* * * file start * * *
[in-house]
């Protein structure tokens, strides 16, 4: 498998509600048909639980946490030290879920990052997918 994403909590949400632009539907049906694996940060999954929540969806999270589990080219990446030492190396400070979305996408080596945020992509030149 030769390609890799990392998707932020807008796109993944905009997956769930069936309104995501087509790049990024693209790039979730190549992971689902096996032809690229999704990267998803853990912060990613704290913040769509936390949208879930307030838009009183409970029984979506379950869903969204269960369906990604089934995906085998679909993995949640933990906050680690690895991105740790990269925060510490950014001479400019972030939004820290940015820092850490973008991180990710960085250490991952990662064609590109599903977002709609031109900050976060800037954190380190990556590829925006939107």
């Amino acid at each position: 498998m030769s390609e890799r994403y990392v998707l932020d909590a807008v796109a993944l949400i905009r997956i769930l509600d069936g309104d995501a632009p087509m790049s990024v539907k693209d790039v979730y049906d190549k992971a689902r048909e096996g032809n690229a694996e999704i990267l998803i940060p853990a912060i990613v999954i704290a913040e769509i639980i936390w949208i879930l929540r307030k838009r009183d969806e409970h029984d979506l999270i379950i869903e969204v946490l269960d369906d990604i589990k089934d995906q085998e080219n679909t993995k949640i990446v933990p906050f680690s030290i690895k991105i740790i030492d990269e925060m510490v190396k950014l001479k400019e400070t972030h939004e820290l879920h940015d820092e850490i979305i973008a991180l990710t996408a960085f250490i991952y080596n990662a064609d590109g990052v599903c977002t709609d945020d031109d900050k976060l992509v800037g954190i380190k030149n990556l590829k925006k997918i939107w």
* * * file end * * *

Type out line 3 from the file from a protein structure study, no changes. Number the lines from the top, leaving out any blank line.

């Amino acid at each position: 498998m030769s390609e890799r994403y990392v998707l932020d909590a807008v796109a993944l949400i905009r997956i769930l509600d069936g309104d995501a632009p087509m790049s990024v539907k693209d790039v979730y049906d190549k992971a689902r048909e096996g032809n690229a694996e999704i990267l998803i940060p853990a912060i990613v999954i704290a913040e769509i639980i936390w949208i879930l929540r307030k838009r009183d969806e409970h029984d979506l999270i379950i869903e969204v946490l269960d369906d990604i589990k089934d995906q085998e080219n679909t993995k949640i990446v933990p906050f680690s030290i690895k991105i740790i030492d990269e925060m510490v190396k950014l001479k400019e400070t972030h939004e820290l879920h940015d820092e850490i979305i973008a991180l990710t996408a960085f250490i991952y080596n990662a064609d590109g990052v599903c977002t709609d945020d031109d900050k976060l992509v800037g954190i380190k030149n990556l590829k925006k997918i939107w």